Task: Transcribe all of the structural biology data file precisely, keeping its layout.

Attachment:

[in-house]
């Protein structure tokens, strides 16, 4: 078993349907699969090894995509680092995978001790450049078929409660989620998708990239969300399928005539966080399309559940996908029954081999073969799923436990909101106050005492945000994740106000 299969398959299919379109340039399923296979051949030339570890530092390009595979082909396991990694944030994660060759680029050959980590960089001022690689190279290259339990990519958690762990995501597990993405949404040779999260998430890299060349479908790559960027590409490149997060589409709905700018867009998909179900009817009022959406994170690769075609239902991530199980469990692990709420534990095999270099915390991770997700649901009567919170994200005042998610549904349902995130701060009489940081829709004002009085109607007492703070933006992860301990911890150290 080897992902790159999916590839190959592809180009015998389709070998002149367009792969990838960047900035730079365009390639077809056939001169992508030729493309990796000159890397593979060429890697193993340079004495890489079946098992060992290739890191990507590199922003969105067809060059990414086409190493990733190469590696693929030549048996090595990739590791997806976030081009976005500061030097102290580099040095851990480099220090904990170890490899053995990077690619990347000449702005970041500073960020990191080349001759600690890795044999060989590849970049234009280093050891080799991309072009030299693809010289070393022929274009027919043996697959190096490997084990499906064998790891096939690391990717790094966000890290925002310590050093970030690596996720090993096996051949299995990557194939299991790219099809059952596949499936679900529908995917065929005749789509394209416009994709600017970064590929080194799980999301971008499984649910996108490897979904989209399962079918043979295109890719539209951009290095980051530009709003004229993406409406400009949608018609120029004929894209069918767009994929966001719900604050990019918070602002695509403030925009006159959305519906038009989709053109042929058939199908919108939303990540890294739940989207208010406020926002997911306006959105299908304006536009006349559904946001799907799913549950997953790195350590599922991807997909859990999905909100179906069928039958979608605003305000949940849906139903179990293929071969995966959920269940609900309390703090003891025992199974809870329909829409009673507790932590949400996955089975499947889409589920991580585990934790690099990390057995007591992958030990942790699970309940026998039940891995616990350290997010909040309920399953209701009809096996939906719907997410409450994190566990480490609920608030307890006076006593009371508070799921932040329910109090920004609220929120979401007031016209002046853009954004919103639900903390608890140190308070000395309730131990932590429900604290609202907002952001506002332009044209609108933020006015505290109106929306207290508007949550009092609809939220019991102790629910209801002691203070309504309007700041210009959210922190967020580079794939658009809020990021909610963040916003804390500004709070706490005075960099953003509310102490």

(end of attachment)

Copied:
[in-house]
């Protein structure tokens, strides 16, 4: 078993349907699969090894995509680092995978001790450049078929409660989620998708990239969300399928005539966080399309559940996908029954081999073969799923436990909101106050005492945000994740106000 299969398959299919379109340039399923296979051949030339570890530092390009595979082909396991990694944030994660060759680029050959980590960089001022690689190279290259339990990519958690762990995501597990993405949404040779999260998430890299060349479908790559960027590409490149997060589409709905700018867009998909179900009817009022959406994170690769075609239902991530199980469990692990709420534990095999270099915390991770997700649901009567919170994200005042998610549904349902995130701060009489940081829709004002009085109607007492703070933006992860301990911890150290 080897992902790159999916590839190959592809180009015998389709070998002149367009792969990838960047900035730079365009390639077809056939001169992508030729493309990796000159890397593979060429890697193993340079004495890489079946098992060992290739890191990507590199922003969105067809060059990414086409190493990733190469590696693929030549048996090595990739590791997806976030081009976005500061030097102290580099040095851990480099220090904990170890490899053995990077690619990347000449702005970041500073960020990191080349001759600690890795044999060989590849970049234009280093050891080799991309072009030299693809010289070393022929274009027919043996697959190096490997084990499906064998790891096939690391990717790094966000890290925002310590050093970030690596996720090993096996051949299995990557194939299991790219099809059952596949499936679900529908995917065929005749789509394209416009994709600017970064590929080194799980999301971008499984649910996108490897979904989209399962079918043979295109890719539209951009290095980051530009709003004229993406409406400009949608018609120029004929894209069918767009994929966001719900604050990019918070602002695509403030925009006159959305519906038009989709053109042929058939199908919108939303990540890294739940989207208010406020926002997911306006959105299908304006536009006349559904946001799907799913549950997953790195350590599922991807997909859990999905909100179906069928039958979608605003305000949940849906139903179990293929071969995966959920269940609900309390703090003891025992199974809870329909829409009673507790932590949400996955089975499947889409589920991580585990934790690099990390057995007591992958030990942790699970309940026998039940891995616990350290997010909040309920399953209701009809096996939906719907997410409450994190566990480490609920608030307890006076006593009371508070799921932040329910109090920004609220929120979401007031016209002046853009954004919103639900903390608890140190308070000395309730131990932590429900604290609202907002952001506002332009044209609108933020006015505290109106929306207290508007949550009092609809939220019991102790629910209801002691203070309504309007700041210009959210922190967020580079794939658009809020990021909610963040916003804390500004709070706490005075960099953003509310102490």